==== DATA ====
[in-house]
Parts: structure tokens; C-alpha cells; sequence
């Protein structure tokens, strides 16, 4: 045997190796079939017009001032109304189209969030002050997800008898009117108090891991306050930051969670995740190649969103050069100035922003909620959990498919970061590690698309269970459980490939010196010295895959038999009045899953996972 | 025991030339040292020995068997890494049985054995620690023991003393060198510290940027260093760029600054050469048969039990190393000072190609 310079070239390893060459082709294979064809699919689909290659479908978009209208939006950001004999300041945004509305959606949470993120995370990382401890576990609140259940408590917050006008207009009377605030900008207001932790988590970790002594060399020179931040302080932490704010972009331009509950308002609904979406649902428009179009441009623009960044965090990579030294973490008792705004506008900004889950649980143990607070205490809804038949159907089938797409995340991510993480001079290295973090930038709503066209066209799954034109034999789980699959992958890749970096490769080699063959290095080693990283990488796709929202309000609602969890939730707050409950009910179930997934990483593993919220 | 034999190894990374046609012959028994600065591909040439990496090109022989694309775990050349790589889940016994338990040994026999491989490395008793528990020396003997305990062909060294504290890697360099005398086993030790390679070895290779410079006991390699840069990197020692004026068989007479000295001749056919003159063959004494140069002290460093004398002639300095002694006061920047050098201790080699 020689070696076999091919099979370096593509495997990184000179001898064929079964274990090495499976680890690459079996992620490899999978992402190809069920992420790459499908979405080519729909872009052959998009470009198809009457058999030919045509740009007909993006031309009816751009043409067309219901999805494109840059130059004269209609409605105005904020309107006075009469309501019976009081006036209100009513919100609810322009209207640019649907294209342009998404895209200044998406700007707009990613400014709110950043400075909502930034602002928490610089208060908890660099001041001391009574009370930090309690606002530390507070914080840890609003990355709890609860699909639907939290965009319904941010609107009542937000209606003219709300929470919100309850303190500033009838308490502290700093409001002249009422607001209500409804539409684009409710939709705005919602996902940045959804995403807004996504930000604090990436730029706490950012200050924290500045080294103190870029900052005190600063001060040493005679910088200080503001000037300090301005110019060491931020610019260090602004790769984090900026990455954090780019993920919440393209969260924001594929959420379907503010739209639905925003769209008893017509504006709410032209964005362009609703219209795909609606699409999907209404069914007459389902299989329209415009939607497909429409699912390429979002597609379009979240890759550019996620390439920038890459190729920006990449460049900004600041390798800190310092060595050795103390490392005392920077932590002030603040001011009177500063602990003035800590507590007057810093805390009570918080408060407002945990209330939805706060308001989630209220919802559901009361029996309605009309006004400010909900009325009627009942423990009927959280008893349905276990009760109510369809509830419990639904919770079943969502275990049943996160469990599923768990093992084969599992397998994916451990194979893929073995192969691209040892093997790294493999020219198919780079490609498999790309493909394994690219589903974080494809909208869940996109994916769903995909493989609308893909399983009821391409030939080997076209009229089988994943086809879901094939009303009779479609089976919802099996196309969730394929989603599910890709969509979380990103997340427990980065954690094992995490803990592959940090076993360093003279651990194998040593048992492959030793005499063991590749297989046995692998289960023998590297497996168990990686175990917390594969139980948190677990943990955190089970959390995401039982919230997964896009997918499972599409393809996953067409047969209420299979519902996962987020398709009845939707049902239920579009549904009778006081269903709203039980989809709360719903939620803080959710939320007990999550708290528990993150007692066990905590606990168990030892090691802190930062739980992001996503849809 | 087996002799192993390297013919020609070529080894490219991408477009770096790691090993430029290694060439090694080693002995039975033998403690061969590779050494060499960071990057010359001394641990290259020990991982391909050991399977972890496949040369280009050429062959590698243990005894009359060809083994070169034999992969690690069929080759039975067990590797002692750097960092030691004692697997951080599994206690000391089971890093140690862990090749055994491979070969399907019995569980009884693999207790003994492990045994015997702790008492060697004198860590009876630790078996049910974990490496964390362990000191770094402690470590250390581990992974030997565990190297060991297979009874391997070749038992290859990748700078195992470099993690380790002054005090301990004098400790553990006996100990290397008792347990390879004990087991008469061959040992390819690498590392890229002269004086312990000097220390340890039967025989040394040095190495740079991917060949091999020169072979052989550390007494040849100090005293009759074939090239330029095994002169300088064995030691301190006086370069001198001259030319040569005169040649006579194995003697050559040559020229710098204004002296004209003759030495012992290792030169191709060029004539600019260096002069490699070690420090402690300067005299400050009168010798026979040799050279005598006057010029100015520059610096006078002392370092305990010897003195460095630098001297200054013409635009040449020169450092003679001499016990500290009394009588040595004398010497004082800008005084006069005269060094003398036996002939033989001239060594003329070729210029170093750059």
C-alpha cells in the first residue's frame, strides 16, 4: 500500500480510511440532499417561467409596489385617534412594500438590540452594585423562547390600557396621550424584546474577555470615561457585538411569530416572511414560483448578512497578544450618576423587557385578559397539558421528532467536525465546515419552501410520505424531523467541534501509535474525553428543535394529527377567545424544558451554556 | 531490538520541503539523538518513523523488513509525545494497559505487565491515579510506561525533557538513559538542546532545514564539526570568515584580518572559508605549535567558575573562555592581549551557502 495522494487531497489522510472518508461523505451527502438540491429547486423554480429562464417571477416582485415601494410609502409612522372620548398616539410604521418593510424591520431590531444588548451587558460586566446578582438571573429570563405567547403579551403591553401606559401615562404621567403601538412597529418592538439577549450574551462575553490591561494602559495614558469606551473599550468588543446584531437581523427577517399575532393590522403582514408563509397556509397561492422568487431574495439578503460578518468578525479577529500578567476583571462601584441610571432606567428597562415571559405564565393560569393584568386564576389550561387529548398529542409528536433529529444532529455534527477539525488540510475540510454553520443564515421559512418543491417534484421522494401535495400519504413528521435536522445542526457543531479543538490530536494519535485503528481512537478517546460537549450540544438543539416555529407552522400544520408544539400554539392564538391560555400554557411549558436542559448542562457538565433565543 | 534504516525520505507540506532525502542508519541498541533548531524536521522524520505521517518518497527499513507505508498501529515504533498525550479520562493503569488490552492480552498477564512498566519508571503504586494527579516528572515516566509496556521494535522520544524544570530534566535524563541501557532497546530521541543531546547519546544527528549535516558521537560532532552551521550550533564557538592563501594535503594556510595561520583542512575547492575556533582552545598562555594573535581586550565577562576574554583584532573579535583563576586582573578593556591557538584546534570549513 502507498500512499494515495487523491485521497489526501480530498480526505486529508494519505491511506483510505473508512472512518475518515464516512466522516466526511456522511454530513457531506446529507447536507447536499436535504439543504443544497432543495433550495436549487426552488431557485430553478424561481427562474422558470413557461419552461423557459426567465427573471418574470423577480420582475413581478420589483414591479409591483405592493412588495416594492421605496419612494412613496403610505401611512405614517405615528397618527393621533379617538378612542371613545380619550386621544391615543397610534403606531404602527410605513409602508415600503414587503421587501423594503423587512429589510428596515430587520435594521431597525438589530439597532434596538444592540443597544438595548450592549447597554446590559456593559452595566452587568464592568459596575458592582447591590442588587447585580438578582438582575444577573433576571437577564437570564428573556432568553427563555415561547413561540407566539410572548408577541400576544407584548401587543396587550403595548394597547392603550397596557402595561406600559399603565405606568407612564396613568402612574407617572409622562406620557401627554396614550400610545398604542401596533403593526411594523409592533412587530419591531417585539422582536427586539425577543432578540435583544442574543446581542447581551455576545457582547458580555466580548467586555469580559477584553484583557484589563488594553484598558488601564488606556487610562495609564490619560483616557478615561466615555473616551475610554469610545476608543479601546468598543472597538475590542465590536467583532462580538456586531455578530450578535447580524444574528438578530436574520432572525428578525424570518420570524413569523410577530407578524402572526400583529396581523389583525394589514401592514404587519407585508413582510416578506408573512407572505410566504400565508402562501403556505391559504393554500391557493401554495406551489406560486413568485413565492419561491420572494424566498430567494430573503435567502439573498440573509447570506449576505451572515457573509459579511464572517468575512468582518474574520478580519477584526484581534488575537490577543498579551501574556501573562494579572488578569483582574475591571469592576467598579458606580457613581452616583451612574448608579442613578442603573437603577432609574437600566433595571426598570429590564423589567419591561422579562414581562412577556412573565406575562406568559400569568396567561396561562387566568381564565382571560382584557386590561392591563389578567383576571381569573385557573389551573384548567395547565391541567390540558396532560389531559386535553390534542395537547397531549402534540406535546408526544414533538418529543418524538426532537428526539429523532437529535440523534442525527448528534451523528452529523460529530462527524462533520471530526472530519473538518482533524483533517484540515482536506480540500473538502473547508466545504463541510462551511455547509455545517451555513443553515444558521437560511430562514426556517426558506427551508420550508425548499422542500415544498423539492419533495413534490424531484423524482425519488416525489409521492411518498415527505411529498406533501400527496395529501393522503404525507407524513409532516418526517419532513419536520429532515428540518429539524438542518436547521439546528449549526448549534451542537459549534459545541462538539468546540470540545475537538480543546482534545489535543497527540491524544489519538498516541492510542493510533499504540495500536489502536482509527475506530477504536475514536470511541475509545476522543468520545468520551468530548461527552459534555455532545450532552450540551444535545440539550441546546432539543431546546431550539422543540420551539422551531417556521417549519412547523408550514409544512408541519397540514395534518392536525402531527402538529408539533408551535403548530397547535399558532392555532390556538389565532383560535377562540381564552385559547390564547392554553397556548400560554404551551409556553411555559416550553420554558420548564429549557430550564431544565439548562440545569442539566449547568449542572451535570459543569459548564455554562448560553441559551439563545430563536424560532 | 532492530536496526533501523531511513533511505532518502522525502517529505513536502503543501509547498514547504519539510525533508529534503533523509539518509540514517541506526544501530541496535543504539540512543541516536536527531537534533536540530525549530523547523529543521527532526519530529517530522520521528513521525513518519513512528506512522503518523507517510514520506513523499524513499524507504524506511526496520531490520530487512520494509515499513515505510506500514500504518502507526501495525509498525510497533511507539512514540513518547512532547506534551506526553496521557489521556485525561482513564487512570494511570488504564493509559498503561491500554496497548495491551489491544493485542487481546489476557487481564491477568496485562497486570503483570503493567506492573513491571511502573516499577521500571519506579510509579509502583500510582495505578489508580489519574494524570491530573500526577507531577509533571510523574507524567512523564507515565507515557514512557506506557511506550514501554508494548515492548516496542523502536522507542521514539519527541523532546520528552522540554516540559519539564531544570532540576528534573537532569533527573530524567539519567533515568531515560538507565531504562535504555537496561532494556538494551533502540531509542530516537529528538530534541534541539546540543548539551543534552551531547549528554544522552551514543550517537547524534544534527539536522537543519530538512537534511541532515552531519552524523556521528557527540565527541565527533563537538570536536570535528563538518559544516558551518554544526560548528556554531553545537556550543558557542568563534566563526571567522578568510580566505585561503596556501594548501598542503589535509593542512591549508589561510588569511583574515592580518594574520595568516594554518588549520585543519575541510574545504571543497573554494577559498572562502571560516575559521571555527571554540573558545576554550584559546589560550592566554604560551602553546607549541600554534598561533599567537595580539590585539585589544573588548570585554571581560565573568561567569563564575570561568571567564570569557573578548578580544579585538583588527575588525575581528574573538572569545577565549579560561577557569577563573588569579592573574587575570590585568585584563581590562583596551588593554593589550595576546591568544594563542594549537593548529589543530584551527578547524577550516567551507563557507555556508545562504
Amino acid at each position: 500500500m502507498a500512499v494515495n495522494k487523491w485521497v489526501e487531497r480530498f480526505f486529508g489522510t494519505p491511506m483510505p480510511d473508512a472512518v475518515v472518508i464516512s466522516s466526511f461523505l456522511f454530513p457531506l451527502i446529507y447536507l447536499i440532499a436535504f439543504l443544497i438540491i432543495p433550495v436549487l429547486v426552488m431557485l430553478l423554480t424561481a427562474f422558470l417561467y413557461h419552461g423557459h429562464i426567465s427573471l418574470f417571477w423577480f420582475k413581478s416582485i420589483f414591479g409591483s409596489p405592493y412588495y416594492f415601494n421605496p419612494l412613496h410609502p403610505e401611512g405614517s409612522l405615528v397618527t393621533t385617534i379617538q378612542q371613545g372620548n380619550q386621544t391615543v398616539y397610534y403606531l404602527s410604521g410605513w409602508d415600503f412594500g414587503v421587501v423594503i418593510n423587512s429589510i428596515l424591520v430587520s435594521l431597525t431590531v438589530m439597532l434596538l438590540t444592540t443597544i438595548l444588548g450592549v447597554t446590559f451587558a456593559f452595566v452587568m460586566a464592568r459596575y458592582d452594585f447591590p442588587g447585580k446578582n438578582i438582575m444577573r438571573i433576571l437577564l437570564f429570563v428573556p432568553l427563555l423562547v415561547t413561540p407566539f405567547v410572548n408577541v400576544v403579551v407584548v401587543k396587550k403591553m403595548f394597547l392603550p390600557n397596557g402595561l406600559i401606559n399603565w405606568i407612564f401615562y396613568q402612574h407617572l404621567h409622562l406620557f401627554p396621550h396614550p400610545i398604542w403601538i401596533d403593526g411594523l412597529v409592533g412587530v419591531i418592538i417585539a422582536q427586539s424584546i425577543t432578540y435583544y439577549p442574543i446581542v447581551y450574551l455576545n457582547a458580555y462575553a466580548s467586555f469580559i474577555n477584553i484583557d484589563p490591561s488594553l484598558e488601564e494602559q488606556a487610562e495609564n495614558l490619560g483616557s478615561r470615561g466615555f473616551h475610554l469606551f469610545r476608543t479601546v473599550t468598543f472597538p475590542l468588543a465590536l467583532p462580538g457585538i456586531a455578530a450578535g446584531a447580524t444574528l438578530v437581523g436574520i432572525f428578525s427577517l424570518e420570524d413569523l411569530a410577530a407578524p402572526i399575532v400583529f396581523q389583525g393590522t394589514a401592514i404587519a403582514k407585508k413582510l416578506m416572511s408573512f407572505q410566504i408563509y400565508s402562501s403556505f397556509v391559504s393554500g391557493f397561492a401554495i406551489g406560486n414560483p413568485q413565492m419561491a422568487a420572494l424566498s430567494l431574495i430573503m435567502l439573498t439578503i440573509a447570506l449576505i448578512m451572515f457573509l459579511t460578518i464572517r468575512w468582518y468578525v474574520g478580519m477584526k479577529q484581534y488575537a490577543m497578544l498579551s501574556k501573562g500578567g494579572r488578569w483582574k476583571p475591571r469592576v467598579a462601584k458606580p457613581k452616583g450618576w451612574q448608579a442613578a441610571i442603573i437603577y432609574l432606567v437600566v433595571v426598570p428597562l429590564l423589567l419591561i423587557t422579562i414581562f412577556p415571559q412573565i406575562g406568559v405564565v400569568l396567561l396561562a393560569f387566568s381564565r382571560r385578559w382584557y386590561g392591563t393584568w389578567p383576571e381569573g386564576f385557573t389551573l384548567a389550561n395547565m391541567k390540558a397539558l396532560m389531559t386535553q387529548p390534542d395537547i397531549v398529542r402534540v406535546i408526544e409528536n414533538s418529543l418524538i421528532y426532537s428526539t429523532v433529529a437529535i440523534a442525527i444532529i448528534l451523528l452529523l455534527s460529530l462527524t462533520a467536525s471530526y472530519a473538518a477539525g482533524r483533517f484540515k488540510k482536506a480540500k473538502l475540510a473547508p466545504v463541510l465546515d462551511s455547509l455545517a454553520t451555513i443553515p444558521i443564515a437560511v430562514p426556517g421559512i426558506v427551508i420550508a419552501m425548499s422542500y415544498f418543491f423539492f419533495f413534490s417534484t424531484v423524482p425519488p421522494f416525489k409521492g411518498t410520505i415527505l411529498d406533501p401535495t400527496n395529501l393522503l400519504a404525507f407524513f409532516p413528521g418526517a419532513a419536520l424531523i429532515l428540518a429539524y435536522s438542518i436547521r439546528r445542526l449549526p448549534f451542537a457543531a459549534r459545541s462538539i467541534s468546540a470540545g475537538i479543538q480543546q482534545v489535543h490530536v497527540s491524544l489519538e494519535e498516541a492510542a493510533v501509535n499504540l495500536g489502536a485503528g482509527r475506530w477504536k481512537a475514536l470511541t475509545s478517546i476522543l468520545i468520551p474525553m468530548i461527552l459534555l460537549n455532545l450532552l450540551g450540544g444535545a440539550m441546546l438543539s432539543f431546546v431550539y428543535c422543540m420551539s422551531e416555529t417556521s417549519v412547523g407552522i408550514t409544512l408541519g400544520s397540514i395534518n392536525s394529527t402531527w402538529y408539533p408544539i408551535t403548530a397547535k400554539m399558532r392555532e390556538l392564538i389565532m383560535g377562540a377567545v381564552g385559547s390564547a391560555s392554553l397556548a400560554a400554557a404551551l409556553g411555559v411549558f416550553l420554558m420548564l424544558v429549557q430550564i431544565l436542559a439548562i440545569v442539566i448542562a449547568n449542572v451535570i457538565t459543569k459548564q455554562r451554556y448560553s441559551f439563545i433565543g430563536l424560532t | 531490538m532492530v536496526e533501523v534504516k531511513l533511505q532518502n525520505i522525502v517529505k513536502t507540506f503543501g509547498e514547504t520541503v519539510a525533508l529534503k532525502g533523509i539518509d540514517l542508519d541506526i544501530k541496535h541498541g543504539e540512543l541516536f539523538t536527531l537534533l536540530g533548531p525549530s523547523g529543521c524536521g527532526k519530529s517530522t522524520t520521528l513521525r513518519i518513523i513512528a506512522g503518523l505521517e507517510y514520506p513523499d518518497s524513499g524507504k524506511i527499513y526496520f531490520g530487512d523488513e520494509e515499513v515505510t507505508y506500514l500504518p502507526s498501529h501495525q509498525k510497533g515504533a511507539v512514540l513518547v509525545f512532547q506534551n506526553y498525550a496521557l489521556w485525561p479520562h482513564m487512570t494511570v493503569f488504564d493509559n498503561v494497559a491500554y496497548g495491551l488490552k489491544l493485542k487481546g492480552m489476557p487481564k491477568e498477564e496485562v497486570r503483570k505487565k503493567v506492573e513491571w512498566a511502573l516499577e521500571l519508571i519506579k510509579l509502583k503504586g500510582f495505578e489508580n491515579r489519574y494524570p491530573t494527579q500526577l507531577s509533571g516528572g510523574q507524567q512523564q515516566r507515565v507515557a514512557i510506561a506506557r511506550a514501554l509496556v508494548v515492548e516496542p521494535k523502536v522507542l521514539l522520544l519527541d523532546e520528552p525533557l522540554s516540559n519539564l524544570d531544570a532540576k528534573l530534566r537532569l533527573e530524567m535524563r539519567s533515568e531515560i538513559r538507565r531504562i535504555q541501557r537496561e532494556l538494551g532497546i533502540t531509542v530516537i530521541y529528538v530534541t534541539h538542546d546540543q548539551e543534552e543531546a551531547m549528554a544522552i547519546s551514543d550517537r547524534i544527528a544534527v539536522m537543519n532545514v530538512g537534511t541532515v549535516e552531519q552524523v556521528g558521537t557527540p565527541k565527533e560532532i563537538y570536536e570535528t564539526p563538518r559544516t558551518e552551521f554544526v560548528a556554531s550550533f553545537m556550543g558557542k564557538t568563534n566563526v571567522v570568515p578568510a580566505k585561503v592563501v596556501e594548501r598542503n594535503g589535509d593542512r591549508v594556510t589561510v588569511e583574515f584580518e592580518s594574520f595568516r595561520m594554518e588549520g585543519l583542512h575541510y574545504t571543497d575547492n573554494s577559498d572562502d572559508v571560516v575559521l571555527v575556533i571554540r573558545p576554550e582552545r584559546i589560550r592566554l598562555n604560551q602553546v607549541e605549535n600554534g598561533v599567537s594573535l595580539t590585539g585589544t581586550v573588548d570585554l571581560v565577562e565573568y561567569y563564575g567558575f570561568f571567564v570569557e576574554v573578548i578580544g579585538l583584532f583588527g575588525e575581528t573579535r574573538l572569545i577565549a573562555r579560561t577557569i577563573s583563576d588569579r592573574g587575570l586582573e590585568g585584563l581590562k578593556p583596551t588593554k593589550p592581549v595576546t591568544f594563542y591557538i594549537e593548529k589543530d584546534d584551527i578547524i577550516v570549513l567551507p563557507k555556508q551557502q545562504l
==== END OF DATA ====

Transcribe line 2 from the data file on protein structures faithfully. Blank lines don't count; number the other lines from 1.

Parts: structure tokens; C-alpha cells; sequence